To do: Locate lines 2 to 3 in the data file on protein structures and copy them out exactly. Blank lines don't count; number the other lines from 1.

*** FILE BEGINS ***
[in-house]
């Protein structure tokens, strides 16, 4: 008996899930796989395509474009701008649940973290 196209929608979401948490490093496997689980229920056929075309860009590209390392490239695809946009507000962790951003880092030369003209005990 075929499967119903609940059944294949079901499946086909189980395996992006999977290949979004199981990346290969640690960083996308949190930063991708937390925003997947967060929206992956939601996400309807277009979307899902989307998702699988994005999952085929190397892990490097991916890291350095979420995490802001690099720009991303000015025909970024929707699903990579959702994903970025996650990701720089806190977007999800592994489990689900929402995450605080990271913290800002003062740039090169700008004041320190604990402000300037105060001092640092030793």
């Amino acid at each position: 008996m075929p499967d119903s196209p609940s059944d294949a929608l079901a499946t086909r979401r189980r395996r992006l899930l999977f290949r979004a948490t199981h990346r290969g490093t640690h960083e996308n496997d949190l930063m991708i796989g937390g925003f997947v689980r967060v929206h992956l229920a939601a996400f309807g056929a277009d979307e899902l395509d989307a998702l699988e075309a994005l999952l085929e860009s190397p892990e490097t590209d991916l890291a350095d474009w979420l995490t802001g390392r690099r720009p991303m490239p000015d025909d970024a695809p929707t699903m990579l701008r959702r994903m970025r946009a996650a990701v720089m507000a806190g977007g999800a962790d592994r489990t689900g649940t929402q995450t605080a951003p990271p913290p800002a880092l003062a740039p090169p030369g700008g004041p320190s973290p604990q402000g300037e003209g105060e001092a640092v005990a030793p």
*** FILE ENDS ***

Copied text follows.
């Protein structure tokens, strides 16, 4: 008996899930796989395509474009701008649940973290 196209929608979401948490490093496997689980229920056929075309860009590209390392490239695809946009507000962790951003880092030369003209005990 075929499967119903609940059944294949079901499946086909189980395996992006999977290949979004199981990346290969640690960083996308949190930063991708937390925003997947967060929206992956939601996400309807277009979307899902989307998702699988994005999952085929190397892990490097991916890291350095979420995490802001690099720009991303000015025909970024929707699903990579959702994903970025996650990701720089806190977007999800592994489990689900929402995450605080990271913290800002003062740039090169700008004041320190604990402000300037105060001092640092030793």
């Amino acid at each position: 008996m075929p499967d119903s196209p609940s059944d294949a929608l079901a499946t086909r979401r189980r395996r992006l899930l999977f290949r979004a948490t199981h990346r290969g490093t640690h960083e996308n496997d949190l930063m991708i796989g937390g925003f997947v689980r967060v929206h992956l229920a939601a996400f309807g056929a277009d979307e899902l395509d989307a998702l699988e075309a994005l999952l085929e860009s190397p892990e490097t590209d991916l890291a350095d474009w979420l995490t802001g390392r690099r720009p991303m490239p000015d025909d970024a695809p929707t699903m990579l701008r959702r994903m970025r946009a996650a990701v720089m507000a806190g977007g999800a962790d592994r489990t689900g649940t929402q995450t605080a951003p990271p913290p800002a880092l003062a740039p090169p030369g700008g004041p320190s973290p604990q402000g300037e003209g105060e001092a640092v005990a030793p």